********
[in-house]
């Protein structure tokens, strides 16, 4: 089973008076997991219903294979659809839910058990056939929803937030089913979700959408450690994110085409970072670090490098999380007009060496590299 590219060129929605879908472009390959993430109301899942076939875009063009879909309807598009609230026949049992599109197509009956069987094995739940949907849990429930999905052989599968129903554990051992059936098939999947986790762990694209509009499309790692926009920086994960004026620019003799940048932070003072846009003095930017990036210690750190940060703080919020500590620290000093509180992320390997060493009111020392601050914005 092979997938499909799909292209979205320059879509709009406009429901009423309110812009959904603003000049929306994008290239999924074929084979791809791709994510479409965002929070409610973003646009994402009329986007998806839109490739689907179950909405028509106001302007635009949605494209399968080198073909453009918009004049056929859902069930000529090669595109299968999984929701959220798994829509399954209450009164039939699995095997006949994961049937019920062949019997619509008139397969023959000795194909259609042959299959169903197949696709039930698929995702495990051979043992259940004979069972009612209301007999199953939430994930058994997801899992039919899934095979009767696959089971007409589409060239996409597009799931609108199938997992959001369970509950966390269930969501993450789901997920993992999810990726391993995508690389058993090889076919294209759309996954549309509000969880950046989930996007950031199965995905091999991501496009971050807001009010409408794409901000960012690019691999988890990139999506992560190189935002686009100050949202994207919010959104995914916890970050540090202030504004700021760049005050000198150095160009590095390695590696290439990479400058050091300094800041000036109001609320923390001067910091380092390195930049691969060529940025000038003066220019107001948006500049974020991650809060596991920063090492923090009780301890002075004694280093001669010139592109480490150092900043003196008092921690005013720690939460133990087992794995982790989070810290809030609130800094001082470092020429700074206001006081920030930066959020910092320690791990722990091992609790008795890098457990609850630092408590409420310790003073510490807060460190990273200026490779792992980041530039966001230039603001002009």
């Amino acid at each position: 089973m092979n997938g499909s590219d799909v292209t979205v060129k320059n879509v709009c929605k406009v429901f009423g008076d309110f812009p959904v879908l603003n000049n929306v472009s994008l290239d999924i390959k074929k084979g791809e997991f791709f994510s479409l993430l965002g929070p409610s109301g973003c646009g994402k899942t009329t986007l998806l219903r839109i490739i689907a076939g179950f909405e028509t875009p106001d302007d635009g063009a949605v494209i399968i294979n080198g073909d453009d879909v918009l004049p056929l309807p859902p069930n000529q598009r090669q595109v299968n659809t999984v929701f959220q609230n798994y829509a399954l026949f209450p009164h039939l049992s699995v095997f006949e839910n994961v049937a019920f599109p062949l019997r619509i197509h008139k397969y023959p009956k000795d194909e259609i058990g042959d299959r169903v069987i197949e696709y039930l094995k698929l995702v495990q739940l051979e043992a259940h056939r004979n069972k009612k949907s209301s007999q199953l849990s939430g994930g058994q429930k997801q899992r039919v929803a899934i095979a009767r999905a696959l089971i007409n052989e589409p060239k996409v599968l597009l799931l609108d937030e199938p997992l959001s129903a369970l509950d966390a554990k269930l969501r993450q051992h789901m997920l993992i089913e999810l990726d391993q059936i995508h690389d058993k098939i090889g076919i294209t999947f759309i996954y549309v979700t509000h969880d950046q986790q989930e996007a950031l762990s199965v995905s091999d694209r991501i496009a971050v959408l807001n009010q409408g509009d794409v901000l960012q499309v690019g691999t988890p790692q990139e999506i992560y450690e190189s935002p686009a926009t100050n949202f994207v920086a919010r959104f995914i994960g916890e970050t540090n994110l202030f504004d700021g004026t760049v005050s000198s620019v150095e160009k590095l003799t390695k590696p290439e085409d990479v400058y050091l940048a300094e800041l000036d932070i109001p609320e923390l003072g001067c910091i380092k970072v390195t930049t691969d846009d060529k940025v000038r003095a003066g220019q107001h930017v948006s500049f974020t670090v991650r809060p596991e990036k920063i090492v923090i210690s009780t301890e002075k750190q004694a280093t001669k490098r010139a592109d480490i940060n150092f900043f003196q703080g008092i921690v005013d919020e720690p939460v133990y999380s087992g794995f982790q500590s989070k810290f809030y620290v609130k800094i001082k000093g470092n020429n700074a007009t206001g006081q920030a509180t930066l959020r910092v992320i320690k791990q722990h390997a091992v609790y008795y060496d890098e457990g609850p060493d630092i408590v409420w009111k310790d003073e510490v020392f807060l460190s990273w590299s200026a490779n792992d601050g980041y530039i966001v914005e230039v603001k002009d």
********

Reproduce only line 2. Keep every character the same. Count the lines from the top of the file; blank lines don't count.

């Protein structure tokens, strides 16, 4: 089973008076997991219903294979659809839910058990056939929803937030089913979700959408450690994110085409970072670090490098999380007009060496590299 590219060129929605879908472009390959993430109301899942076939875009063009879909309807598009609230026949049992599109197509009956069987094995739940949907849990429930999905052989599968129903554990051992059936098939999947986790762990694209509009499309790692926009920086994960004026620019003799940048932070003072846009003095930017990036210690750190940060703080919020500590620290000093509180992320390997060493009111020392601050914005 092979997938499909799909292209979205320059879509709009406009429901009423309110812009959904603003000049929306994008290239999924074929084979791809791709994510479409965002929070409610973003646009994402009329986007998806839109490739689907179950909405028509106001302007635009949605494209399968080198073909453009918009004049056929859902069930000529090669595109299968999984929701959220798994829509399954209450009164039939699995095997006949994961049937019920062949019997619509008139397969023959000795194909259609042959299959169903197949696709039930698929995702495990051979043992259940004979069972009612209301007999199953939430994930058994997801899992039919899934095979009767696959089971007409589409060239996409597009799931609108199938997992959001369970509950966390269930969501993450789901997920993992999810990726391993995508690389058993090889076919294209759309996954549309509000969880950046989930996007950031199965995905091999991501496009971050807001009010409408794409901000960012690019691999988890990139999506992560190189935002686009100050949202994207919010959104995914916890970050540090202030504004700021760049005050000198150095160009590095390695590696290439990479400058050091300094800041000036109001609320923390001067910091380092390195930049691969060529940025000038003066220019107001948006500049974020991650809060596991920063090492923090009780301890002075004694280093001669010139592109480490150092900043003196008092921690005013720690939460133990087992794995982790989070810290809030609130800094001082470092020429700074206001006081920030930066959020910092320690791990722990091992609790008795890098457990609850630092408590409420310790003073510490807060460190990273200026490779792992980041530039966001230039603001002009």